Ridiculous social media client mentality

I write about strategies to turn fans into customers and customers into fans. I also share ways to use real-time strategies to spread ideas, influence minds, and build business.

Social Media  |  Worst Practices

I had fun writing my most recent two posts: Advertising agency campaign mentality and PR agency pitch mentality. Based on the large numbers of tweets and comments, the sweeping generalizations were interesting to many.

Joe Chernov suggested in a comment and a tweet that I also talk about clients. What fun! Thanks for the idea. Joe says: "I have to imagine that it's the needy, by-any-means-necessary, our-competitor-was-mentioned-we-weren't clients that are behind the wheel for most of these fender-benders."

Shutterstock_angry_businessman In my experience, many companies want to throw money at "that social media thing." They frequently tap the agency they already use for public relations or for advertising work.

The client goes: "Hey, do you guys do social media work, too?"

The agency exec goes: "Yes, of course we do!"

This is exactly what leads to advertising agency campaign mentality and PR agency pitch mentality - an unqualified agency applying the skills of their trade to social media.

But hey, I get it. If you run an agency and a client has a few hundred grand to blow, why turn that down!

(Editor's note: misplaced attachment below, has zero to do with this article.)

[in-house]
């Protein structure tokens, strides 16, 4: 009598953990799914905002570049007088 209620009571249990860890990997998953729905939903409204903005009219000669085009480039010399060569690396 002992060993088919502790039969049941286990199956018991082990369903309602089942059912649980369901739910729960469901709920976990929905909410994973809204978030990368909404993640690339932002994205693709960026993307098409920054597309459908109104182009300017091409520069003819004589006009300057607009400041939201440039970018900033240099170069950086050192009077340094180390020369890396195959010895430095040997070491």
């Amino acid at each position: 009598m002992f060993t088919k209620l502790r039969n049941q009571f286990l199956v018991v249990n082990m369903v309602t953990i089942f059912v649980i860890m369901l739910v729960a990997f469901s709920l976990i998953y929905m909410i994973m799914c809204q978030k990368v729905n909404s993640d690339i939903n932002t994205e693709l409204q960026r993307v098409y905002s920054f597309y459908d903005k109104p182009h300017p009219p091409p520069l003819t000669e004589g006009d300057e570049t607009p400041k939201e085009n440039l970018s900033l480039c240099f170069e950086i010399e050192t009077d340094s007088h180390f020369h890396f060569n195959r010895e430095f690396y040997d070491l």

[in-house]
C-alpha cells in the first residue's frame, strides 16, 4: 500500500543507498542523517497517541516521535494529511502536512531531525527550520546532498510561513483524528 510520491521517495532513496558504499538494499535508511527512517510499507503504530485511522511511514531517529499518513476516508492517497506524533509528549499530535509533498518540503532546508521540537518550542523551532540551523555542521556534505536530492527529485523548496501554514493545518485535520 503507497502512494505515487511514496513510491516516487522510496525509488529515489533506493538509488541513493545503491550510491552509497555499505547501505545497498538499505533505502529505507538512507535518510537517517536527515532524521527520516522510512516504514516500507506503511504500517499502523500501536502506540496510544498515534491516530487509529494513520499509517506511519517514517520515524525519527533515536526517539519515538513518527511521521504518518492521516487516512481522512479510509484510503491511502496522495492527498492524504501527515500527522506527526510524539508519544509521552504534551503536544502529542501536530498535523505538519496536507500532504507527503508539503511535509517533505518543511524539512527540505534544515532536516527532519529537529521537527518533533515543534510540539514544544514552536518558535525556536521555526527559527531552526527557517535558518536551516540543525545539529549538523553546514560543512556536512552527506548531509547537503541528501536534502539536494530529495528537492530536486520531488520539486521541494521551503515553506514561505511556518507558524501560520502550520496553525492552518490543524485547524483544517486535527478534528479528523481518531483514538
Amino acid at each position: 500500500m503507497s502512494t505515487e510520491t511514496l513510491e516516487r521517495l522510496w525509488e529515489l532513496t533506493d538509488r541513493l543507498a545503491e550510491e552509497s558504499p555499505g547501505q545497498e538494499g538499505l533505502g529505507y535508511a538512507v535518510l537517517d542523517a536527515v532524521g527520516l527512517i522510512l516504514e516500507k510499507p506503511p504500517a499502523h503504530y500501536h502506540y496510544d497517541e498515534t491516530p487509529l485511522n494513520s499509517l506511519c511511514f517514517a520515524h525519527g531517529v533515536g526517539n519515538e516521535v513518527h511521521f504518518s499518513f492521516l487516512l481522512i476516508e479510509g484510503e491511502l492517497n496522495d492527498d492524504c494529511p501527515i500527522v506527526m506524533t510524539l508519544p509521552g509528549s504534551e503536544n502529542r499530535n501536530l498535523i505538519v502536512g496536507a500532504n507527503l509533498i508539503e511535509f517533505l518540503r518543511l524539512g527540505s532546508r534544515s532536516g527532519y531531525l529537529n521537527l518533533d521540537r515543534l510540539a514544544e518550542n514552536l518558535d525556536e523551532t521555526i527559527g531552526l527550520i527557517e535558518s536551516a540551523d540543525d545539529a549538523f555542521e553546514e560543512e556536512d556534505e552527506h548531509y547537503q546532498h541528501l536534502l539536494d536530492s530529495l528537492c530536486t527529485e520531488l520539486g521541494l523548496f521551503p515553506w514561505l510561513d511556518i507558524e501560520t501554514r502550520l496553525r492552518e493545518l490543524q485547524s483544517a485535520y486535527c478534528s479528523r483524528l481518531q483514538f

• The client insists that you talk up their stupid products. "Our products are the best in the industry. Bloggers will want to talk about them."
  • The client must approve everything that you do. "We've gotta run the tweet by legal, HR, the CFO, and compliance. I can get the tweet approved in three weeks."
  • Within the first week, the client becomes an instant social media expert. "We want to be just like Zappos. Just do what they are doing. Oh and those Blendtec videos are great. Let’s do something like that."
  • Clients love gobbledygook. No matter how often you remove it, the crap keeps coming back during marathon approval rounds. "We focus on innovative solutions for new and improved, next generation, cost effective, world class, high performance, value added outcomes."
  • Clients demand the impossible and then throw a hissy fit when you explain. "What do you mean we can’t get to number one on Google for the phrase 'iPhone application'?"
  • Clients have branding guidelines from hell. "Can you make our tweets show up in PMS 2726 with Neue Helvetica fonts?"
  • Clients hate spending any extra money. "Just do a Google Image search. I'm sure you can find a free photo of a slim man with grayish hair playing tennis in the rain. But the guy shouldn't look gay."
  • Clients are cheap: "If you charge $20,000 a month retainer, can we just buy one day for $645?"
  • Most clients don’t really know what they want. "We want to be hip in a California social media kind of way, but we’re a conservative British investment bank."
  • Clients are vague: "The blog needs to look more professional."
  • Clients never, ever operate in real time. "I don’t care if the blogger needs a comment now. I'm at lunch. Then I have a meeting. And tomorrow is booked solid. Maybe I can get to it Thursday."

Anyone got any more of these ridiculous client behaviors?

Inspiration from Clients from Hell.

Image: Shutterstock / Franck Boston